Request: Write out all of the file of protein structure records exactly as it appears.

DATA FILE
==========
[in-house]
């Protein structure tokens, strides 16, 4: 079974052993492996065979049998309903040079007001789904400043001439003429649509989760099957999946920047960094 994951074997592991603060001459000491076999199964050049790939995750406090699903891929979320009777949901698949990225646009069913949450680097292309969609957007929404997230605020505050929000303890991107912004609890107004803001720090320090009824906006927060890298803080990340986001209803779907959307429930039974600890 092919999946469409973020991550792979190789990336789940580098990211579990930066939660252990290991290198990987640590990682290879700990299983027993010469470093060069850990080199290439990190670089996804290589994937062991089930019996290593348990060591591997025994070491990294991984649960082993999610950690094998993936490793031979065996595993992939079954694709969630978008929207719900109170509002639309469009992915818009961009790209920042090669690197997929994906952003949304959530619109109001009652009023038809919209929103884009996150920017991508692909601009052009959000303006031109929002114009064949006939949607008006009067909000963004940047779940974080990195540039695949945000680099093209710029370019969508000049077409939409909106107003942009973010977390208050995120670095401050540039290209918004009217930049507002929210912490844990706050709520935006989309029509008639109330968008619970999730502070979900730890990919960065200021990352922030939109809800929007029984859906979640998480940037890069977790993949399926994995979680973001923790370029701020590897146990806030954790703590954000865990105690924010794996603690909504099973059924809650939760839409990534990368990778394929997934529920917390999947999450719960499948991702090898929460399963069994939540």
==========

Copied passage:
[in-house]
């Protein structure tokens, strides 16, 4: 079974052993492996065979049998309903040079007001789904400043001439003429649509989760099957999946920047960094 994951074997592991603060001459000491076999199964050049790939995750406090699903891929979320009777949901698949990225646009069913949450680097292309969609957007929404997230605020505050929000303890991107912004609890107004803001720090320090009824906006927060890298803080990340986001209803779907959307429930039974600890 092919999946469409973020991550792979190789990336789940580098990211579990930066939660252990290991290198990987640590990682290879700990299983027993010469470093060069850990080199290439990190670089996804290589994937062991089930019996290593348990060591591997025994070491990294991984649960082993999610950690094998993936490793031979065996595993992939079954694709969630978008929207719900109170509002639309469009992915818009961009790209920042090669690197997929994906952003949304959530619109109001009652009023038809919209929103884009996150920017991508692909601009052009959000303006031109929002114009064949006939949607008006009067909000963004940047779940974080990195540039695949945000680099093209710029370019969508000049077409939409909106107003942009973010977390208050995120670095401050540039290209918004009217930049507002929210912490844990706050709520935006989309029509008639109330968008619970999730502070979900730890990919960065200021990352922030939109809800929007029984859906979640998480940037890069977790993949399926994995979680973001923790370029701020590897146990806030954790703590954000865990105690924010794996603690909504099973059924809650939760839409990534990368990778394929997934529920917390999947999450719960499948991702090898929460399963069994939540």